Making Pigments
Sometimes, you need to have something that you can't get anywhere.


SAFETY FIRST.

Many pigments are toxic to some degree - either in low doses over a long time or in higher doses in a single instance (cronic and acute poisoning respectively) - so, it is important for your own safety and that of those around you to adopt certain practices that will preclude such events.

To contaminate yourself with pigments (or other painting-related compounds), there are a number of routes into your body. The most obvious of these is your mouth. Others include your lungs, skin, nose, eyes and so on. Avoiding activities that allow things to come into contact with these routes is the most effective way of avoiding contamination. So, when painting or preparing pigments, paint, solvent:

  • Do not smoke. Apart from the obvious fire hazard with organic solvents, you will be putting things in your mouth that you have handled with your fingers;
  • Do not eat or drink for the same reasons;
  • Keep your painting related activities in an area that is away from your normal living area (you will be less vigilant when not painting so more likely to become contaminated);
  • Keep away from pets, partners and children, whether the materials are in current use or not;
  • Pigments are powders that you can breathe in so keep the dust level down by prevention - when mixing pigments, do things slowly and using as little force as possible thereby reducing the energy that can throw powder into the air.
  • Do not paint when intoxicated - you will not be as aware of the potential dangers;
  • Wear protective clothing so that your everyday clothes do not become contaminated - an apron will do, just something that is going to stop whatever it is that you are working with coming into contact with you or your clothes;
  • If you become aware that you might be breathing in more solvent than is healthy, increase the level of ventilation (if you are gilding, don't do it where there are solvents anyway as you cannot have drafts with such an activity.
  • Finally, clean up after you have finished. You don't want pigments mixing together but more importantly, you don't want to pick up any contamination from stuff that has not been cleaned away which you can then ingest by accident.

The above is not an exhaistive list. Feel free to be even safer in areas that are not mentioned above as well as those that are.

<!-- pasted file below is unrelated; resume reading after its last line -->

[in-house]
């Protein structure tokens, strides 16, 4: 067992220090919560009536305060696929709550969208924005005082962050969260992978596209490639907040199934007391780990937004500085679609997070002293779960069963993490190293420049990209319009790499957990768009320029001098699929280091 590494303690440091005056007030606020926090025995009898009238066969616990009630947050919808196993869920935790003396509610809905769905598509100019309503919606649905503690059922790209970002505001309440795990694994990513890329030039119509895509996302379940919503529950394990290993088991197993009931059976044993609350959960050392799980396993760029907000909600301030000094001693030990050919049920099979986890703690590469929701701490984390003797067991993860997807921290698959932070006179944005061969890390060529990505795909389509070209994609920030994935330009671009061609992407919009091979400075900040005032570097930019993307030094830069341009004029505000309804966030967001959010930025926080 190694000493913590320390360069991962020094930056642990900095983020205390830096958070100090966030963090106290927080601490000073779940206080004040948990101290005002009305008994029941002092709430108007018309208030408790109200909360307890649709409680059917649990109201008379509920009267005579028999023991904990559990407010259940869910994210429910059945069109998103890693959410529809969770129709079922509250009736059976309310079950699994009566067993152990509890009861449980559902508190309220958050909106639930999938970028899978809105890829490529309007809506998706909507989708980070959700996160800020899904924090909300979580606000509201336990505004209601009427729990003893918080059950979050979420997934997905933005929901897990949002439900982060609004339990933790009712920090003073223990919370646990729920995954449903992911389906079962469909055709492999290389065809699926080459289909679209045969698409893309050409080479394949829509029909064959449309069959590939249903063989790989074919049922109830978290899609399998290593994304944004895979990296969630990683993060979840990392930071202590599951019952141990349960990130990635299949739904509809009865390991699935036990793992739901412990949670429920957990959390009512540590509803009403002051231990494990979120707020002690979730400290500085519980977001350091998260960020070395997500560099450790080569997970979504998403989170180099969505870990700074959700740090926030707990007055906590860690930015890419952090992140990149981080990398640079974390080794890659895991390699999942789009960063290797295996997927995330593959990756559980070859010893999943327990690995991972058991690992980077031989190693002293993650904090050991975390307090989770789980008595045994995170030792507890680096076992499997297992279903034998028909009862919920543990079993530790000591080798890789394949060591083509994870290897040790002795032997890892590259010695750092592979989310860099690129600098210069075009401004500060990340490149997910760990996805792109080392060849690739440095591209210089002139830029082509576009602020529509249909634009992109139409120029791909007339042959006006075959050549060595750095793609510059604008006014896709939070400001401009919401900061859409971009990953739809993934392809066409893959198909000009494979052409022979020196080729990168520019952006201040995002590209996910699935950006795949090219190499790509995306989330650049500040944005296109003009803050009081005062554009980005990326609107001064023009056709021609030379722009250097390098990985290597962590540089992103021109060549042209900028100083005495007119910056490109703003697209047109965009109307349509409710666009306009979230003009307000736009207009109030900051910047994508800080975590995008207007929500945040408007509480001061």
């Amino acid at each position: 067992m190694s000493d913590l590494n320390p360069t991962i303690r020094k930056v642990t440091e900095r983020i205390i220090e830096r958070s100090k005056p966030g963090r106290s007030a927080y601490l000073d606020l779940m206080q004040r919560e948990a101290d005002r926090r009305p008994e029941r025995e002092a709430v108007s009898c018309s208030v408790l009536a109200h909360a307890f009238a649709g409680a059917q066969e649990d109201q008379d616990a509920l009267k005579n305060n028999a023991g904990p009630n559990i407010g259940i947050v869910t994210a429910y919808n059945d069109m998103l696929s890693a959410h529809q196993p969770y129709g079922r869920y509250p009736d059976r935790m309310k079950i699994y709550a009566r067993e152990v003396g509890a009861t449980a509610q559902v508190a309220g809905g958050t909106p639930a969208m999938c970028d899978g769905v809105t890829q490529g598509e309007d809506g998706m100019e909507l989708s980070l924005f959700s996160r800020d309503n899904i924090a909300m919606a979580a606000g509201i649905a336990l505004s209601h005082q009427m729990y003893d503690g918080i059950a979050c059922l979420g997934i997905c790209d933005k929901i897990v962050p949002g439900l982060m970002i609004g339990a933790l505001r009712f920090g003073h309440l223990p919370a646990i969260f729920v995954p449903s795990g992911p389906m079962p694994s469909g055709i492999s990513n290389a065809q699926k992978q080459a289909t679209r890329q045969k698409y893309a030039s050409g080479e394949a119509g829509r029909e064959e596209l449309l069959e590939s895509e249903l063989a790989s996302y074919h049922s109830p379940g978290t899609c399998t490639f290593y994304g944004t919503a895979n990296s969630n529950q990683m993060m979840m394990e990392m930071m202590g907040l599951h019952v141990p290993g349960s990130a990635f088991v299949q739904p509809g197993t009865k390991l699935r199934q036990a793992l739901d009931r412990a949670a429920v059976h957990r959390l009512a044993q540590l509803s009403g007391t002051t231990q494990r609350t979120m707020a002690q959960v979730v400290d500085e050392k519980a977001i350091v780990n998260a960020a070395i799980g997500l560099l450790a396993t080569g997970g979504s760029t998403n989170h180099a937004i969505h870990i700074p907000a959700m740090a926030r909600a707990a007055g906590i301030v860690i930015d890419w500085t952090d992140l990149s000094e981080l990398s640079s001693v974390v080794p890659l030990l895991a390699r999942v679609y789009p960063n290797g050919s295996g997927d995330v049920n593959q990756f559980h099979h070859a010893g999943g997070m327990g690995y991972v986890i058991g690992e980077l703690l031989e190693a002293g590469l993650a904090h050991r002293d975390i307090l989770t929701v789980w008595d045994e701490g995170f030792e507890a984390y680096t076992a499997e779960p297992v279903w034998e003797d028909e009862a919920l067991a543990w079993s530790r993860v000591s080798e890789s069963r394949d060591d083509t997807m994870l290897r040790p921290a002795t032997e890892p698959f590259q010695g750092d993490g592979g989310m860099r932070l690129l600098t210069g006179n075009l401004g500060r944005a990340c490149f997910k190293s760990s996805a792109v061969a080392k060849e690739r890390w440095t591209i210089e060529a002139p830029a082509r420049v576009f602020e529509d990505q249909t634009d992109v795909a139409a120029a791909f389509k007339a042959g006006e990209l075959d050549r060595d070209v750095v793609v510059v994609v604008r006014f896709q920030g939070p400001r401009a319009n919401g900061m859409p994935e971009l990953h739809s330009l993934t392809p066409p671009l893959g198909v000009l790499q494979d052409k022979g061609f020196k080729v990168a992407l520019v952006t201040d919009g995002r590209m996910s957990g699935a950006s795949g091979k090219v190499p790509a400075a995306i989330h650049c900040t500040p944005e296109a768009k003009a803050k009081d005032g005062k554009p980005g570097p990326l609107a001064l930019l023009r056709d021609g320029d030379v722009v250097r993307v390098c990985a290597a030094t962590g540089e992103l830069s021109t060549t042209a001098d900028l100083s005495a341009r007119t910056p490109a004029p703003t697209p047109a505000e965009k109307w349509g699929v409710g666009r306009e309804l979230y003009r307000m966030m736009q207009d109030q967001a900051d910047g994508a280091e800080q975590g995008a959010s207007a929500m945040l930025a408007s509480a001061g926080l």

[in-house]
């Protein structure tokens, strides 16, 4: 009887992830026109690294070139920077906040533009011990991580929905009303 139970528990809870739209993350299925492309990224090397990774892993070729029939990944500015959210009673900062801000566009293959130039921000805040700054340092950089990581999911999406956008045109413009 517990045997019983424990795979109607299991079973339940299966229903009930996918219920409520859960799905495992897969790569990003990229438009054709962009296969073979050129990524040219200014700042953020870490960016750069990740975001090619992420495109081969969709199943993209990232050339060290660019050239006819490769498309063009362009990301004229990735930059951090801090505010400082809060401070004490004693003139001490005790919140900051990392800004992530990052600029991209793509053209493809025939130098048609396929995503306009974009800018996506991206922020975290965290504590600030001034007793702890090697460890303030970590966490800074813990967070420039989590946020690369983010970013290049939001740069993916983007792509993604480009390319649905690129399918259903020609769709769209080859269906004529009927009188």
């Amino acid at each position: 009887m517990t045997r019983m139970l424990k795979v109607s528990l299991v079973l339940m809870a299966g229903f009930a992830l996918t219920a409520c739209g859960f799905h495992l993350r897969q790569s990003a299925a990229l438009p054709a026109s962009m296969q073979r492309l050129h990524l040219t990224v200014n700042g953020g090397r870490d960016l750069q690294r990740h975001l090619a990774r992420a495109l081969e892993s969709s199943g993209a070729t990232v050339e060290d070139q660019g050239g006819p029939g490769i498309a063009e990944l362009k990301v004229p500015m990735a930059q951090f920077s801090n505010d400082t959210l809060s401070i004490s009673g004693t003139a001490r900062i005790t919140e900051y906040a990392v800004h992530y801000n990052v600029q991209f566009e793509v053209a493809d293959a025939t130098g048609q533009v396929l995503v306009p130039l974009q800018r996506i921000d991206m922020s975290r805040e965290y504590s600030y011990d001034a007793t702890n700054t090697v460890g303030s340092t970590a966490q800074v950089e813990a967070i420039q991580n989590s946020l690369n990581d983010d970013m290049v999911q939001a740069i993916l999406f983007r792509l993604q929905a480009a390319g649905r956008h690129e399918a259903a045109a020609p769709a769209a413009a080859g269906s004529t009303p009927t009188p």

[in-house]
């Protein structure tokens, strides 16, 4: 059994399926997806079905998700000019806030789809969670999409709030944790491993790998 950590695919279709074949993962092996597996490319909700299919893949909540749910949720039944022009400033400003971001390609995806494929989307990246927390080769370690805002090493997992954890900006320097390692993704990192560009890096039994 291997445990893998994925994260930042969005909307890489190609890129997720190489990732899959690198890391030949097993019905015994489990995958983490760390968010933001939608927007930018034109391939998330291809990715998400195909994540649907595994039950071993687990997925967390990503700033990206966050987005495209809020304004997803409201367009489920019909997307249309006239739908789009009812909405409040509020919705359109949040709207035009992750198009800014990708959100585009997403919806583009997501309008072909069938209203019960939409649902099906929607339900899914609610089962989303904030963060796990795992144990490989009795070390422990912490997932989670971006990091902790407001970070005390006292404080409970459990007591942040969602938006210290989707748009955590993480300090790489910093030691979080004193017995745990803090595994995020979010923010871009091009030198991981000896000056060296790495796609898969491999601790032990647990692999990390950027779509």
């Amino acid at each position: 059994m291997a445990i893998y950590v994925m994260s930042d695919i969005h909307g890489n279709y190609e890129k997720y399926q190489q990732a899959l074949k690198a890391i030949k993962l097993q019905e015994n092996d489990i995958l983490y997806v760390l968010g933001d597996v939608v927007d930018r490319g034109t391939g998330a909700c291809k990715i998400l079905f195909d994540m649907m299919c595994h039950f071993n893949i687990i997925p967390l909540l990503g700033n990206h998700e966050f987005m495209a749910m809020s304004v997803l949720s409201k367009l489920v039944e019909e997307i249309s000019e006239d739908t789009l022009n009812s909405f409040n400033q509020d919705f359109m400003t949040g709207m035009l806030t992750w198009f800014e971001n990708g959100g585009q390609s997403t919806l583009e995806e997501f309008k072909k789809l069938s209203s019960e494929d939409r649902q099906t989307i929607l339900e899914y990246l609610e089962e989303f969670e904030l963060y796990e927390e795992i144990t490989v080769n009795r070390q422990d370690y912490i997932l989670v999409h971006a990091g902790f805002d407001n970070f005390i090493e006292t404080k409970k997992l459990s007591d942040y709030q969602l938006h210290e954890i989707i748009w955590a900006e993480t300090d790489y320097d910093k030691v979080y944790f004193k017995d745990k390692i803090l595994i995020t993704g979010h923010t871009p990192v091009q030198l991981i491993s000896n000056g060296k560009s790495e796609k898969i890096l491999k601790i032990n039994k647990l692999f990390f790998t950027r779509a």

Obtaining pigments is usually fairly easy but some are a little more difficult to get hold of than others. Here are three pigments that I have made for different reasons:

I made:

  • Dutch Stack process Lead White simply because:
    • it is difficult to obtain;
    • it is expensive - it really needs to be a reasonable price compared to how much effort needs to be made to get just what you want and I object to paying as much as £1 per gramme for it (although some places sell it for around 10p per gramme) when you can make it for around £3.50 - £4.50 per kilo;
    • you don't know if it is adulterated - zinc white or titanium white is added to a lot of white pigments;
    • you don't know if it is stack lead white - it might just be precipitated lead carbonate or just precipitated lead hydroxide;
    • you don't know if any of it is actually lead - sometimes you get a 'safe' version of a pigment; and,
    • It is synthesising a pigment using a traditional method in a pigment where it does make a difference
    • Go to the Dutch Stack Lead White page.
  • Verdigris because:
    • it is difficult to obtain;
    • it is expensive - at around 50p per gramme to buy when you can make it yourself for around 5p per gramme
    • You know what is in it if you make it yourself
    • It is synthesising a pigment using a modern method in a pigment where it doesn't make a difference
    • Go to the Verdigris page.
  • Malachite because:
    • it is difficult to obtain;
    • it is expensive - at around £1.50 per gramme to buy when you can make it yourself for around 12p per gramme
    • You know what is in it if you make it yourself
    • It is making a pigment from the original rock using a traditional method in a pigment where it does make a difference
    • Go to the Malachite page.

I made them for water and oil colours.

This is divided up into three additional pages - this and one each for the three pigments - to make reading easier. If you want to see the same content as one page, Click Here.


All images and original artwork Copyright ©2017 Paul Alan Grosse.